Angry Young Man: Martin Naylor, 1944 to 2016
Some artists conduct their lives in ways that seem so divergent from their art that we have a hard time reconciling the two: Mondrian may have been a revolutionary painter, but he looked and lived like an accountant. In the case of Martin Naylor, who died on 31 January of this year, that dissonance was never a problem. Indeed, he even managed to look like his works, and the question of whether he looked like them or they looked like him is one of those chicken and egg conundrums that are impossible and unnecessary to solve. Although one could argue that Whistler, in his person and comportment, roughly resembled his paintings, that seems somewhat unimpressive given that he was, after all, a portraitist. But that Naylor, who was very nearly an abstract painter and sculptor, should have achieved a comparable communion is, in its way, astonishing.
Naylor was born in 1944 in Morley, a small town in Yorkshire (now part of Greater Leeds), and to the end of his days he spoke with a pronounced Yorkshire accent, as though it were a point of pride and a principled retort to the posh, compromised diction of London. Just because he was born too late to be one of the Angry Young Men who stirred up British culture in the Fifties and Sixties didn’t mean that he couldn’t be angry. A towering, Wagnerian figure of a man, he always cultivated the air of going to or having just coming from a fistfight, even though, in my dealings with him, he always behaved with the greatest decency. His clothes, meanwhile, were apt to fit him as fortuitously as those fragments of apparel that he incorporated into his paintings and sculptures, and the tousled storm-cloud of his long, spindly hair had an obvious correlate in the squiggled lines, either abstract or nearly so, that made up his so many of his later paintings. The sweater-wearing stick figure in one of his best and earliest works, Discarded Sweater (1973), a cross between surrealism and arte povera, could almost stand as a self-portrait.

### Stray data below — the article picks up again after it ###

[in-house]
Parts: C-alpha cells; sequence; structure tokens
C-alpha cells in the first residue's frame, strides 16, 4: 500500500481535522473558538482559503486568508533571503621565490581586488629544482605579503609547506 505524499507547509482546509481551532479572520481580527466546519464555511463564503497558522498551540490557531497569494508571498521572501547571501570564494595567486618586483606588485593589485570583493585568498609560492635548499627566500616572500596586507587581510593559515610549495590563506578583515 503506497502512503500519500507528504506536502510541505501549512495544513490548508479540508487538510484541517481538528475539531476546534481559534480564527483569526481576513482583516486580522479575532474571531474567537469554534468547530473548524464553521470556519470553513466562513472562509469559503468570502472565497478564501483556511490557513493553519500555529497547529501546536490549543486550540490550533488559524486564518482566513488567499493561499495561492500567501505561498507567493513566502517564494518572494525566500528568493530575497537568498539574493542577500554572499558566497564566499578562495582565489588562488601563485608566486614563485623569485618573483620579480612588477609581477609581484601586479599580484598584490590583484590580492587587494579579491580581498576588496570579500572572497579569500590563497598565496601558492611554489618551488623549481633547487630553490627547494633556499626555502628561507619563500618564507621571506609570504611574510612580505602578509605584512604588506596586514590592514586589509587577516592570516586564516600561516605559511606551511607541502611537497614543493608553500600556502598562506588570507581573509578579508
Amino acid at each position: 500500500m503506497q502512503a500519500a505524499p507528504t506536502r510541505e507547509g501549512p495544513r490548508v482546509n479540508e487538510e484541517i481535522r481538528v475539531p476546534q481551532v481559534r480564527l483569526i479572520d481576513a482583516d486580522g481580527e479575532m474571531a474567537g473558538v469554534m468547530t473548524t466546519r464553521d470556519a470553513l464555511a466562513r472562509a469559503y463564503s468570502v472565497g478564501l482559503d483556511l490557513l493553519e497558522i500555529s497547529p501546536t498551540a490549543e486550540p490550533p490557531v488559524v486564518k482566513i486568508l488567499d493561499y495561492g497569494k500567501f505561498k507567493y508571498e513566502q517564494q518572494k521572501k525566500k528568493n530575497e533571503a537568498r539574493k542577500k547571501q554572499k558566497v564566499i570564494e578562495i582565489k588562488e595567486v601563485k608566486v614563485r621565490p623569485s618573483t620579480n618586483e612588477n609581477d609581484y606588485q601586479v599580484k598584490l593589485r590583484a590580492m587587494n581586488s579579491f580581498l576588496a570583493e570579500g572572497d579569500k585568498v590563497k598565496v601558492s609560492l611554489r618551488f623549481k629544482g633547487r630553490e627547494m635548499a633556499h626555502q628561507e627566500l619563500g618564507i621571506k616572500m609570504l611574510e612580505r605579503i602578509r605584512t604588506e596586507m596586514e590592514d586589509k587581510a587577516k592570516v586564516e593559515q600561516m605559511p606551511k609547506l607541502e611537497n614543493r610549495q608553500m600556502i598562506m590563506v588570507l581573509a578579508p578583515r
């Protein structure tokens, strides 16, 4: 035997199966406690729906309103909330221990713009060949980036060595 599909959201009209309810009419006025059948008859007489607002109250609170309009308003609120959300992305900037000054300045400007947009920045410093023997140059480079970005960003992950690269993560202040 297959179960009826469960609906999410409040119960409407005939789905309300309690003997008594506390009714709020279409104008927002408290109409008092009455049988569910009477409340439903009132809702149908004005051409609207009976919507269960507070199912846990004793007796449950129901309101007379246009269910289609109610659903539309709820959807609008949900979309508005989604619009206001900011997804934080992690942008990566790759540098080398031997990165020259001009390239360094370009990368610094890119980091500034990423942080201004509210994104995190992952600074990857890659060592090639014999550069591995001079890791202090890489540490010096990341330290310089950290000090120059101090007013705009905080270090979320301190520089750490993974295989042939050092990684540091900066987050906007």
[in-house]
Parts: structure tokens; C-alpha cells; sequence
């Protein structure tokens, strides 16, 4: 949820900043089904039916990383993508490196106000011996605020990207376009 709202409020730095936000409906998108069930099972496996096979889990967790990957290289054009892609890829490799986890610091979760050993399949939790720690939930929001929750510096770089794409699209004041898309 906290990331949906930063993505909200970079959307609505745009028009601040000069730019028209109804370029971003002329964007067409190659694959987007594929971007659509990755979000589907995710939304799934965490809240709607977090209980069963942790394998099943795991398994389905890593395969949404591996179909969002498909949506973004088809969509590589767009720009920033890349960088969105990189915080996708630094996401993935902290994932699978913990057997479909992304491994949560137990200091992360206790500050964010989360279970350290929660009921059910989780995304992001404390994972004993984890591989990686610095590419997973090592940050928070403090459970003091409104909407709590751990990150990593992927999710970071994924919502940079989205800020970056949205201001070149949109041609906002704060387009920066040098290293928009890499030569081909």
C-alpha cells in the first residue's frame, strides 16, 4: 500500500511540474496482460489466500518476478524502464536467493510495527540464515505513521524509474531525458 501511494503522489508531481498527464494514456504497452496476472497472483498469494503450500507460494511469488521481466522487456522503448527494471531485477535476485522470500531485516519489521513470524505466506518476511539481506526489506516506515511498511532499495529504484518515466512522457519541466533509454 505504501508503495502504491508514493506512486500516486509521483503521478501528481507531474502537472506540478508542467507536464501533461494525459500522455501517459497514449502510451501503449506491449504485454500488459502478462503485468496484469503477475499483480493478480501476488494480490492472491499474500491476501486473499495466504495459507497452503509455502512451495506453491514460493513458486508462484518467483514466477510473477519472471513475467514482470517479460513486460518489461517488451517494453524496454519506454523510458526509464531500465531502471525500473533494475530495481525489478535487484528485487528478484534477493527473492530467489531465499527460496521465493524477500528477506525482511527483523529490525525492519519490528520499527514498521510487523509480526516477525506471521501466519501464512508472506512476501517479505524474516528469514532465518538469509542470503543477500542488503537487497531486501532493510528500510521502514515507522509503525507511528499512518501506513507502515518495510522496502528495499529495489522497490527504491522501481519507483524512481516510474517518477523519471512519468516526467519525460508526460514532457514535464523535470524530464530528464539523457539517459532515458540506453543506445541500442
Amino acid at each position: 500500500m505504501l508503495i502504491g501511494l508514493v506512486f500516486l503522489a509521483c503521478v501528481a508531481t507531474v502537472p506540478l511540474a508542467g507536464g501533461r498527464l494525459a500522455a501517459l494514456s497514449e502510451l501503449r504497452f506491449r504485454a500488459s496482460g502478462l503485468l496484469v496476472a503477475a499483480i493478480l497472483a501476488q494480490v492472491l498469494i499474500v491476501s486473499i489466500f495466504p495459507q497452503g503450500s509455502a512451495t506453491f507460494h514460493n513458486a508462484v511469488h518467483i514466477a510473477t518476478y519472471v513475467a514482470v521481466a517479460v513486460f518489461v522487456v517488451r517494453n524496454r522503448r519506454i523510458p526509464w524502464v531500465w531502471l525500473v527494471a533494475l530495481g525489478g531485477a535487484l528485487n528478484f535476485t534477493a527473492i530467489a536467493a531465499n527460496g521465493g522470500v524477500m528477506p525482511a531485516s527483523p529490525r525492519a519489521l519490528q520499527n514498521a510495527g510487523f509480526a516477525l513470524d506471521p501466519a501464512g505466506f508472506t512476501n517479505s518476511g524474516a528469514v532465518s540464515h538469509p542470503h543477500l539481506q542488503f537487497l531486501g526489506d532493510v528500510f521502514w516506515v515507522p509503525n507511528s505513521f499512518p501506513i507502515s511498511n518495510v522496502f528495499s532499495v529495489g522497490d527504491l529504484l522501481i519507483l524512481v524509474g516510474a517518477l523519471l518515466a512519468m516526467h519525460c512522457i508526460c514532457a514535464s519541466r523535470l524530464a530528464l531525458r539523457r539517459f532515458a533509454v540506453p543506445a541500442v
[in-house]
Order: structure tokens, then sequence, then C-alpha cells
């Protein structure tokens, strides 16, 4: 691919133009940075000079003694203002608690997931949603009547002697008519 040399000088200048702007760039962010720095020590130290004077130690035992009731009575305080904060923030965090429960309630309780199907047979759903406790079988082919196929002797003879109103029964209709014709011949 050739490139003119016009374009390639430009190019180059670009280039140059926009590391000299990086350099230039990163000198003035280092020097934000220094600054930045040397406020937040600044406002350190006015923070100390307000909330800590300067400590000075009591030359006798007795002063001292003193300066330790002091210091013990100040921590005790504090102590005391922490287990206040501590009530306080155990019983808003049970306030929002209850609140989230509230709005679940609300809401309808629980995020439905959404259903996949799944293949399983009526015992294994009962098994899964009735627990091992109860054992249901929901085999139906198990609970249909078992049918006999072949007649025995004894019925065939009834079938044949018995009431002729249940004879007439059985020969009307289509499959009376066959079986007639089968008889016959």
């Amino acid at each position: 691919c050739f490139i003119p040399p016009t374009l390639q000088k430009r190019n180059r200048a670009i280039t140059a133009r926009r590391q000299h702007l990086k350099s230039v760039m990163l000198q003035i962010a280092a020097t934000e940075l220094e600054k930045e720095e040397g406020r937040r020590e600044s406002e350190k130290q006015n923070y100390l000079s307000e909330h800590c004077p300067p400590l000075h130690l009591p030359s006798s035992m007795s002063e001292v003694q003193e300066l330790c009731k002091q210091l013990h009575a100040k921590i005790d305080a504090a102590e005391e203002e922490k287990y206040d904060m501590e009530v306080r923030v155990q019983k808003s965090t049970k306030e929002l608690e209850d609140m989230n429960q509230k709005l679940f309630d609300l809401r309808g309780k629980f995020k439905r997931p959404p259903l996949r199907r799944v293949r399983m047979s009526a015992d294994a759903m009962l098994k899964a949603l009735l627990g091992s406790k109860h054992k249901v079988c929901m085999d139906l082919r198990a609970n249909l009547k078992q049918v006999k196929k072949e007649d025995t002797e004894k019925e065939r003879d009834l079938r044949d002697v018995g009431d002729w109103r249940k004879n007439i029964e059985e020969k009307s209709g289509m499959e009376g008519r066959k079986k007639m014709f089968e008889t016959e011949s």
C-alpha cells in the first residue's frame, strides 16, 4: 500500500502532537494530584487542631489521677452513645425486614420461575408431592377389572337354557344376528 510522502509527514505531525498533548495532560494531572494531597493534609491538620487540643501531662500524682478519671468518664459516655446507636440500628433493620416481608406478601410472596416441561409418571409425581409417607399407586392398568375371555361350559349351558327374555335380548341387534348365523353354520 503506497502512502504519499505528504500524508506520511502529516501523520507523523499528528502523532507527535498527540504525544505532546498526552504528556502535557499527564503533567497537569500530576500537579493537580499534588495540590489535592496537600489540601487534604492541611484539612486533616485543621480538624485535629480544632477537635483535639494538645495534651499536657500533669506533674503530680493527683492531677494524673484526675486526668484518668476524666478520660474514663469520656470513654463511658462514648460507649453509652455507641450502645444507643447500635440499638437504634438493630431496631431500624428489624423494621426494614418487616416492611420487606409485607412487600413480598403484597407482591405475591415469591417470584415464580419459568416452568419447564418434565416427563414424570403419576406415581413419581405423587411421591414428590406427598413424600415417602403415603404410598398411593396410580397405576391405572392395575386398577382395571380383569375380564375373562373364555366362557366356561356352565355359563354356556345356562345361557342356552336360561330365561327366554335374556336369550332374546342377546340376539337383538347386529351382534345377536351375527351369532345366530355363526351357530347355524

For much of the 1970s and 1980s, Naylor was a prominent figure on the London art scene. In addition to teaching at Leeds Art College and the Royal College of Art, he exhibited at the Rowan Gallery, the Yale Center for British Art and the 1977 Sao Paolo Biennial. In the early 1990s, however, Naylor declared himself fed up with the London art establishment and moved to Buenos Aires with his Argentine wife, the psychoanalyst Liliana Maler. There he quickly established himself in the local art scene and exhibited in such prestigious venues as the Centro Cultural Borges. He remained in Buenos Aires for roughly fifteen years before moving back to London in 2008. By this time, however, his health was beginning to deteriorate, and with it his will to produce art.
But his energetic productivity before that decline has left us with an abundant legacy of paintings and sculptures that sit in eminent collections throughout the world. And they are now becoming the subject of new and vigorous interest to a younger generation.
Of related interest: David Cohen’s profile of Martin Naylor in The Independent, August 1996, on the occasion of his fourth exhibition in Buenos Aires that year: